Ava is 11 months old now, which even my dodgy maths tells me means she’ll be 1 year old in just under a month.
The first-birthday-party invitations have been sent (if you can call setting up a Facebook event “sending invitations”) and cursory discussions have been had about what we’ll do on the day.
Her birthday is a Thursday, so Dylan, his American cousins who will be staying with us, and I will pop a cork on the comfort of our couch on April 4. Her party (and I use that phrase lightly) will be the following Sunday.
Now, I’m not one for lavish celebrations, being a very lazy person who hates bowing to peer pressure. So there will be no official photographer (not one I’d pay, anyway), no theme, no goodie bags, no decor and no finger foods. There will not even be a toilet. Or a changing or breast-feeding area (these two are essential to any successful first-birthday party, apparently – more on this later).
Essentially, we are going for a picnic on the Common, with some bottles of champagne in a cooler box, and our guests will meet us there. They will stay for as short or as long as they like, share some bubbles, enjoy the nature, and then move along when they’ve had enough (or when the champagne runs out). They will also bring their dogs. This was an essential inclusion for us as our friends are at the puppy-acquiring stage (they say that we “jumped the gun” by having Ava, but, in our defence, we passed Go and collected R200 first – ie, also acquired some puppies).
But according to Baby Centre (actually, Baby CENTER – somehow I ended up “with” the US version while I was pregnant, and changing over is like trying to cancel a Virgin Active contract: not humanly possible), I have disobeyed all the essential rules of throwing the first-birthday party for your LO (which, FYI, is mommy-forum-speak for Little One, the gender-neutral term for “child”, as opposed to DD – darling daughter – or DS – which I’m sure you can guess … this is about as far as I got in decoding the jargon of the dark and twisted maze of mommy-forums before I retreated in haste about 11 months ago).
Baby Center says you should:
- Cater to babies with varying numbers of teeth by providing all different kinds of finger foods, including pasta spirals, blocks of cheese and peeled bits of soft fruit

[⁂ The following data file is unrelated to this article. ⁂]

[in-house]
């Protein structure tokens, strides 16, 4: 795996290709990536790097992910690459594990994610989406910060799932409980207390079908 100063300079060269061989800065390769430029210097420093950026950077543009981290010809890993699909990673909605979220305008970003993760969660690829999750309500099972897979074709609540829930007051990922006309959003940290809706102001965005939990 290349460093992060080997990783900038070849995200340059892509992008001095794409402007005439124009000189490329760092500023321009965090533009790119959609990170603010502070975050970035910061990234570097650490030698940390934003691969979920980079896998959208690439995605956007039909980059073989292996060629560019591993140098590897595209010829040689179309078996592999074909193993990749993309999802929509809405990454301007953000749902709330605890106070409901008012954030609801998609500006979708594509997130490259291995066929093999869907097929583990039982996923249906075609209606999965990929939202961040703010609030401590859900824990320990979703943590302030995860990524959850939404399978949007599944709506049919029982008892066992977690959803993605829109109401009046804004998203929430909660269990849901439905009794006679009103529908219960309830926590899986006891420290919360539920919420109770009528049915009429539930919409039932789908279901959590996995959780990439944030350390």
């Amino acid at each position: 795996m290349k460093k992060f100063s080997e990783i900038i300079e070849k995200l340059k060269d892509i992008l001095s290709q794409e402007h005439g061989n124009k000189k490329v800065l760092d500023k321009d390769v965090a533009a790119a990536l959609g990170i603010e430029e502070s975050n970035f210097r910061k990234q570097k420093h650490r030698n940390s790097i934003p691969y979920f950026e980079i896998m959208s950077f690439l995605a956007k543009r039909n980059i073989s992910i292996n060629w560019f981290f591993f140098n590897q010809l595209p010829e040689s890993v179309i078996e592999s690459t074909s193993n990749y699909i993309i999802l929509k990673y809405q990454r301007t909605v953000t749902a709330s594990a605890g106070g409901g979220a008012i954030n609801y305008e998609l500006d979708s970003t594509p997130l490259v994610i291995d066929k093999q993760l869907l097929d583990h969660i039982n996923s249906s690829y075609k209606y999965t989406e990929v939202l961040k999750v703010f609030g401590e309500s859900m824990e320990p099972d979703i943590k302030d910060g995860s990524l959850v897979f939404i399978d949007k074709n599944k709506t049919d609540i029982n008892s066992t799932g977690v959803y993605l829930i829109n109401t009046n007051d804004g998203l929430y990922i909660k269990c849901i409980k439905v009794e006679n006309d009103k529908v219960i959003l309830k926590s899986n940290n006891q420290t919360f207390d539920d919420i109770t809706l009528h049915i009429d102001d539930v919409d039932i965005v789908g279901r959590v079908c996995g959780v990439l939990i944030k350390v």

- Have a private, quiet area for breast-feeding moms
- Have a clean, private area for nappy-changing
- Keep pets away from the party
- Take diligent notes as to who’s given which gifts, as baby will probably rip labels and cards off as soon as she gets her hands on them
- Supply milk, water and diluted fruit juice in sippy cups, and
- Give board books as parting gifts to guests
As much as pasta spirals have been a hit at baby-gatherings I’ve been to with Ava, there is simply no chance that I’m going to spend Sunday morning cooking pasta or peeling bits of fruit. Also, I only have one sippy cup, and it goes everywhere with Ava – I’m hoping the same is true for the baby-guests. And I’ve never understood the idea of giving guests presents. It’s supposed to be the other way round. Surely. And finally, guests have been asked to bring donations to a children’s hospital rather than toys for Ava, so hopefully I won’t have to take any notes at all. All in all, and completely unwittingly, I have resoundingly defied the rules of traditional first-birthday parties.
The result (*crosses fingers*): a gloriously relaxed affair in a beautiful meadow surrounded by trees and family from afar and dear friends, celebrating and being communally grateful for the fact that Ava exists, and has enriched our lives for 365 – and a bit – days.
Now I just have to hope that the babies who attend are dog-friendly (in my experience, babies can inflict more distress on puppies than vice versa – within well-behaved-socialised-dog reason, obviously), that their parents will be content to change and/or breast-feed them in their cars or behind a tree, and that toddlers can easily be escorted across the road to the Farm Village loos in time.
The one nod to tradition will be the cake. There will be cake. Fittingly, in the shape of a tree. Ava likes trees more than pretty much everything, including bears and bunnies and ladybirds and all manner of other typical one-year-old-girl cake shapes.
What Baby Center did, very helpfully, alert me to was the chance of my LO (sigh) grabbing the candle instead of blowing on it. Who would’ve thought that blowing out candles isn’t something kids are born with the ability to do – much like burping or rolling or all those other things I assumed we’d all been able to do from day one.